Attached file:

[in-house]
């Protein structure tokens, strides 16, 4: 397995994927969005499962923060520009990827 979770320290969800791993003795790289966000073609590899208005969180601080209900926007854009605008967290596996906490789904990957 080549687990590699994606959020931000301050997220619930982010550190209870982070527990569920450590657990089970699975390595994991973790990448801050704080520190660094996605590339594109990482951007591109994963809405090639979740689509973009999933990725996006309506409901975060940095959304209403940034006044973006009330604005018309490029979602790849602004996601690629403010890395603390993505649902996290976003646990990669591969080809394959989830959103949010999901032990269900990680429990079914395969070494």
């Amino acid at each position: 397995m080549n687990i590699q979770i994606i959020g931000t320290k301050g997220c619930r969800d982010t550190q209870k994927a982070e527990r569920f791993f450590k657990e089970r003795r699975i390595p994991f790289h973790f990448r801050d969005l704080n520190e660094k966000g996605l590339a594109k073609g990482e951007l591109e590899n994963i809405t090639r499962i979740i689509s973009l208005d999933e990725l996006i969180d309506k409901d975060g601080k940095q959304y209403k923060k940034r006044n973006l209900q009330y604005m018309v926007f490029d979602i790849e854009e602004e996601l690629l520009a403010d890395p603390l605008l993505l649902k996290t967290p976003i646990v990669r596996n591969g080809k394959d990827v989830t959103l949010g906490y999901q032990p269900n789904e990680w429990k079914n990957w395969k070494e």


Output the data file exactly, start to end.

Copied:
[in-house]
């Protein structure tokens, strides 16, 4: 397995994927969005499962923060520009990827 979770320290969800791993003795790289966000073609590899208005969180601080209900926007854009605008967290596996906490789904990957 080549687990590699994606959020931000301050997220619930982010550190209870982070527990569920450590657990089970699975390595994991973790990448801050704080520190660094996605590339594109990482951007591109994963809405090639979740689509973009999933990725996006309506409901975060940095959304209403940034006044973006009330604005018309490029979602790849602004996601690629403010890395603390993505649902996290976003646990990669591969080809394959989830959103949010999901032990269900990680429990079914395969070494």
């Amino acid at each position: 397995m080549n687990i590699q979770i994606i959020g931000t320290k301050g997220c619930r969800d982010t550190q209870k994927a982070e527990r569920f791993f450590k657990e089970r003795r699975i390595p994991f790289h973790f990448r801050d969005l704080n520190e660094k966000g996605l590339a594109k073609g990482e951007l591109e590899n994963i809405t090639r499962i979740i689509s973009l208005d999933e990725l996006i969180d309506k409901d975060g601080k940095q959304y209403k923060k940034r006044n973006l209900q009330y604005m018309v926007f490029d979602i790849e854009e602004e996601l690629l520009a403010d890395p603390l605008l993505l649902k996290t967290p976003i646990v990669r596996n591969g080809k394959d990827v989830t959103l949010g906490y999901q032990p269900n789904e990680w429990k079914n990957w395969k070494e």